Thursday January 17, 2013
Time we learn bridge building
By Marina Mahathir
In the past when mutual suspicion and mistrust increased between Malaysians of different faiths, very little has been done to build the bridge of trust and friendship we badly need.
I WATCHED an extraordinary video the other day.
In it, the imam of the Omar Makram mosque in Cairo, Egypt went with a delegation of 1,000 from his congregation to attend a Christmas service at the Qasr Al-Dubarah Church, also in Cairo.
Invited to speak, the imam sounded a clarion call for tolerance, respect, dignity, humanity and unity amidst difference and tumult.
He also stated that Christians and Muslims must be united against any foreign and internal plots at increasing sectarianism or imposing imperialist / colonialist designs on the Egyptian nation.
When I reposted this video on Facebook, people responded with delighted surprise, both Muslims and those of other faiths.
Obviously we are all hungry for positive actions and messages like this.
A group called MyJihad that aims to reclaim the word Ďjihadí to mean a personal journey and goal to do something good first posted the video.
At the end of it, MyJihad stated that their jihad was to build bridges between faiths.
It struck me that in the past few years when mutual suspicion and mistrust has increased between Malaysians of different faiths, very little has been done to build bridges and create peace.
Everyone, especially politicians and religious officials with a political bent seem keener on burning bridges instead.
Each day another hurtful word is said, another suspicion aroused, another seed of mistrust sowed.
It is only because ordinary Malaysians are far more sensible than their leaders that there has been so little violence unlike say, in places like Pakistan.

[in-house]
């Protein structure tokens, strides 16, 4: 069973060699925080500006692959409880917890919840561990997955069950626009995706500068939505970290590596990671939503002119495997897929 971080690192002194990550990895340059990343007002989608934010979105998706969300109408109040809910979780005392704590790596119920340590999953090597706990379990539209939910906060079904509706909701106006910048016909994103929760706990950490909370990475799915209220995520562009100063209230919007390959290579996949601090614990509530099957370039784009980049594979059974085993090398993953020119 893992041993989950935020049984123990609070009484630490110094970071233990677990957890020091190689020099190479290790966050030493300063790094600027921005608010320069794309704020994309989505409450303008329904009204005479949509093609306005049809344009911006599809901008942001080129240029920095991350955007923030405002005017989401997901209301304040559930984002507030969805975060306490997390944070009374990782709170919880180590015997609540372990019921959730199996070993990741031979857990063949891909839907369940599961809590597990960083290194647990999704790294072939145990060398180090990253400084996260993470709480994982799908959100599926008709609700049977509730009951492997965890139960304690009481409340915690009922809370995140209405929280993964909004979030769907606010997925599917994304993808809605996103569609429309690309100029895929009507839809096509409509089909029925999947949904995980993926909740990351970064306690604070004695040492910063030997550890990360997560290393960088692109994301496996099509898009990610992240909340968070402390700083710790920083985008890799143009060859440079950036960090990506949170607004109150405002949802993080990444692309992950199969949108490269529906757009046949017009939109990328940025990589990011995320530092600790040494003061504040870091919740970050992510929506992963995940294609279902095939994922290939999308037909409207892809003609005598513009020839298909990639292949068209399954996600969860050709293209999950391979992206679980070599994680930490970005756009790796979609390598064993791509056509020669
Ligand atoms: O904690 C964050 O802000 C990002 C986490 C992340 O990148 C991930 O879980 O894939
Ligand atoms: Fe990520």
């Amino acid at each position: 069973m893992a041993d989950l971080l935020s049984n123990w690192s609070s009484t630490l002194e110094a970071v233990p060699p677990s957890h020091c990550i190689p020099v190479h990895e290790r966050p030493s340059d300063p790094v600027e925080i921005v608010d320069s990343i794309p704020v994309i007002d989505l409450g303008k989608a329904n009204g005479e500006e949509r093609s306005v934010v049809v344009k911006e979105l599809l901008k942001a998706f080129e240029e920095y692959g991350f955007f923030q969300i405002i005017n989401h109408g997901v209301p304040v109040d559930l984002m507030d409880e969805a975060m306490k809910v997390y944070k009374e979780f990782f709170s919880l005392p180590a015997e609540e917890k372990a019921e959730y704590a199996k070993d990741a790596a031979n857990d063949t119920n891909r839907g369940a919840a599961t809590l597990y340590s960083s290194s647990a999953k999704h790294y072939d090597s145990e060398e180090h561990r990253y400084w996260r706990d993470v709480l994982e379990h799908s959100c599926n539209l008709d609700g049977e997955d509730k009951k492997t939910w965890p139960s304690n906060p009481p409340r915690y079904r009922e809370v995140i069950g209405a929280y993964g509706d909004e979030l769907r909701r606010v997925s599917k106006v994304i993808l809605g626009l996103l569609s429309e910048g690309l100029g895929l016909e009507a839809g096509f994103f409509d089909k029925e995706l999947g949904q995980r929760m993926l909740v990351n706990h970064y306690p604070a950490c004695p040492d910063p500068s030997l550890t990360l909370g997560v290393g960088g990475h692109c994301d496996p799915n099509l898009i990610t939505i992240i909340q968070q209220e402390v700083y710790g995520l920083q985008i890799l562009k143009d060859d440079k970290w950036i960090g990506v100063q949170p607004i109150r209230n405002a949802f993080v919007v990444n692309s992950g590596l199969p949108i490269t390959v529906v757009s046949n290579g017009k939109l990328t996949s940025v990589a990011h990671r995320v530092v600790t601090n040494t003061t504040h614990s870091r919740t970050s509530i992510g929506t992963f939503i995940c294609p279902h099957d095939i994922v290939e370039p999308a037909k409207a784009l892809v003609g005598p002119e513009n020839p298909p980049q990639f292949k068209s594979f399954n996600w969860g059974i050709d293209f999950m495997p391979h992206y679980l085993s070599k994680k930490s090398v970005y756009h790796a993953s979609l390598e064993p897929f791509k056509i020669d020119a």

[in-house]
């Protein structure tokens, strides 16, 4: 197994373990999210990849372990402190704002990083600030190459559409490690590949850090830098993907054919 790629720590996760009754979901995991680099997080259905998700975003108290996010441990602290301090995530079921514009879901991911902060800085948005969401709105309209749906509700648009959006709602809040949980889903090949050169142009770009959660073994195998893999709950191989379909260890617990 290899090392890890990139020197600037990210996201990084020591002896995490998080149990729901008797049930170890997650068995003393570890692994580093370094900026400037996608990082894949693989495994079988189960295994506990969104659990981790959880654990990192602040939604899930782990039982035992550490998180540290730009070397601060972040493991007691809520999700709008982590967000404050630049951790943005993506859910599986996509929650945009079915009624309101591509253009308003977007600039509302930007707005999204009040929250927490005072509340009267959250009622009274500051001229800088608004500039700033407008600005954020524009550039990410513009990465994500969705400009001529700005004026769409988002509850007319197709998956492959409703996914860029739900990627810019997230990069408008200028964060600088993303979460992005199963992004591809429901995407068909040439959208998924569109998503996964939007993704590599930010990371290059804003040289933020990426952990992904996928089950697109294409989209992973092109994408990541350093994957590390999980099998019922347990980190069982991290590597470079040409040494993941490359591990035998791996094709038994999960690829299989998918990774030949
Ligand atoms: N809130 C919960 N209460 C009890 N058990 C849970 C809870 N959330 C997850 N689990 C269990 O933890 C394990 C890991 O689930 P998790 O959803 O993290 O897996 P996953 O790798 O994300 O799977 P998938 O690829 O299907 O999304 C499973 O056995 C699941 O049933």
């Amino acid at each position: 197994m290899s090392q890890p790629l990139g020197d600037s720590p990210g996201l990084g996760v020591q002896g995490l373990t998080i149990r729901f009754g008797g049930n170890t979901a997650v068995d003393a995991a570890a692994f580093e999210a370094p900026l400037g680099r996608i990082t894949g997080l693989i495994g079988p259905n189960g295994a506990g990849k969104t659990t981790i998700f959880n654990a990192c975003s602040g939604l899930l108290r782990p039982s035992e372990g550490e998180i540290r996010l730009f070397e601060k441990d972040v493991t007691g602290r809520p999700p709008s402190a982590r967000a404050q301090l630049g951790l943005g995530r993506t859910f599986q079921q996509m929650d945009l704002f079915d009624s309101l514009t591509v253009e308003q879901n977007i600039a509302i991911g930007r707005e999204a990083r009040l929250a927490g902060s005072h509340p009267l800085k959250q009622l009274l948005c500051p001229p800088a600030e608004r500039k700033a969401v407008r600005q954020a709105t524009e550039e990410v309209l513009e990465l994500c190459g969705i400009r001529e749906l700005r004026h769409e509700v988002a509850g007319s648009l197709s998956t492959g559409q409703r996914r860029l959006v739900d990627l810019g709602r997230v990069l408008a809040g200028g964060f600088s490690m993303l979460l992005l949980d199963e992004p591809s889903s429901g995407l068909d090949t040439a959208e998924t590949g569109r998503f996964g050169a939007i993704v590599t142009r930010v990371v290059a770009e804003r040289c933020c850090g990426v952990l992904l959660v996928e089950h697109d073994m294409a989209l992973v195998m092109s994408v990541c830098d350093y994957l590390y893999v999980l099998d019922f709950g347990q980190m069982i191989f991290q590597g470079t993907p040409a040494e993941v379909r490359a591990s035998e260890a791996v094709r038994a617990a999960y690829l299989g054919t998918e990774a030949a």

For that we have to be thankful.
Yet, it doesnít take much if one were so determined to build up the seeds into a many-branched tree of hatred.
Not only are bridges being set alight between faiths but also within faiths.
Those of us who want to be more respectful, conciliatory and generous are told that we are at risk of losing our faith.
Yet in this video, here was an imam, educated in the venerable institution of AlAzhar, who walks into a mosque, embraces his Christian brothers and states that itís his Islamic duty to be kind and neighbourly to them.
He stresses that what Egypt needs now more than ever is unity between all her people, regardless of faith or creed, because they have so much to do the right the wrongs of the past, and repair the damage done by years of misrule.
It struck me that unity is also what Malaysians need: all of us, not just some.
Once upon a time we stood firm against attempts by colonialists to divide and rule us.
Starting now, we must do so again.
We must therefore find ways to reach out to each other in peace.
I know a lot of people have great ideas on how to do this, especially on neighbourly and community levels which is where it is most needed.
But the idea that struck me most while watching this video is one that seems most obvious.
Just as we have twinning of cities in Malaysia with cities around the world, why canít we have twinned places of worship?
Why canít a mosque and a church pair up and do things together?
For example, they could, like the imam of Omar Makram mosque and the pastor of the church, visit each other especially during special occasions.
At other times, they could do gotong-royong at each otherís premises or have family days.
In this way, the congregation of the mosque and the church can build a relationship with each other to not only understand each other better but also in building that bridge of trust and friendship we so badly need.
Imagine if Masjid Negara twinned with St Johnís Cathedral in Kuala Lumpur?
What a beautiful example that would set!
Maybe the imam could be asked to speak at the Cathedral and the archbishop could be asked to speak at Masjid Negara?
The day that happens I think I would cry, just like the time I weeped after hearing a Muslim imam recite the Al-Fatihah at the cathedral in Perth on the 10th anniversary of September 11.
There is nothing more moving than when you realize that we are all one people on this earth.
However, Iím sure itís not going to happen because some people are determined to stress that they are superior to everyone else.
Even when we are far behind everyone else in innovation, creativity and development in todayís world. Our tiny little kampung seems to be all that matters to them.
Isnít it odd that those who think they are above everyone else have the smallest minds and hearts?
>Marina can be reached at email@example.com